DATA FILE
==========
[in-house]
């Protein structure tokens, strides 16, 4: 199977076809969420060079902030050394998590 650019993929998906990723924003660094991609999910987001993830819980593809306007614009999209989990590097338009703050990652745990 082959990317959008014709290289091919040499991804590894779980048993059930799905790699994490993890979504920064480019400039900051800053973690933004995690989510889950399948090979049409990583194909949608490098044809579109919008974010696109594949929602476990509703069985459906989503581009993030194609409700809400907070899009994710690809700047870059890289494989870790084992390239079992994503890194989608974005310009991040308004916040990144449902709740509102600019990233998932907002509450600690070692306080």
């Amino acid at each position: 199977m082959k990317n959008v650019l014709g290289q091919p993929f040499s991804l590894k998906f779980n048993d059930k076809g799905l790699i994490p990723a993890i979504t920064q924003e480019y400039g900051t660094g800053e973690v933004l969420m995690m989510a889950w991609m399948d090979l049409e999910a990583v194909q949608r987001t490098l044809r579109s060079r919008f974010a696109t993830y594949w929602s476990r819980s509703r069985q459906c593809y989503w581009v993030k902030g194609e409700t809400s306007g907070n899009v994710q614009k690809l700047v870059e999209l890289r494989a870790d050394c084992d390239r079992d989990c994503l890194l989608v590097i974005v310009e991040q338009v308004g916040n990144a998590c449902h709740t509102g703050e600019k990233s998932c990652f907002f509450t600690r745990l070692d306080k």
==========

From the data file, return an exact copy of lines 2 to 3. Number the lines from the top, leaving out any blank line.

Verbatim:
């Protein structure tokens, strides 16, 4: 199977076809969420060079902030050394998590 650019993929998906990723924003660094991609999910987001993830819980593809306007614009999209989990590097338009703050990652745990 082959990317959008014709290289091919040499991804590894779980048993059930799905790699994490993890979504920064480019400039900051800053973690933004995690989510889950399948090979049409990583194909949608490098044809579109919008974010696109594949929602476990509703069985459906989503581009993030194609409700809400907070899009994710690809700047870059890289494989870790084992390239079992994503890194989608974005310009991040308004916040990144449902709740509102600019990233998932907002509450600690070692306080």
């Amino acid at each position: 199977m082959k990317n959008v650019l014709g290289q091919p993929f040499s991804l590894k998906f779980n048993d059930k076809g799905l790699i994490p990723a993890i979504t920064q924003e480019y400039g900051t660094g800053e973690v933004l969420m995690m989510a889950w991609m399948d090979l049409e999910a990583v194909q949608r987001t490098l044809r579109s060079r919008f974010a696109t993830y594949w929602s476990r819980s509703r069985q459906c593809y989503w581009v993030k902030g194609e409700t809400s306007g907070n899009v994710q614009k690809l700047v870059e999209l890289r494989a870790d050394c084992d390239r079992d989990c994503l890194l989608v590097i974005v310009e991040q338009v308004g916040n990144a998590c449902h709740t509102g703050e600019k990233s998932c990652f907002f509450t600690r745990l070692d306080k």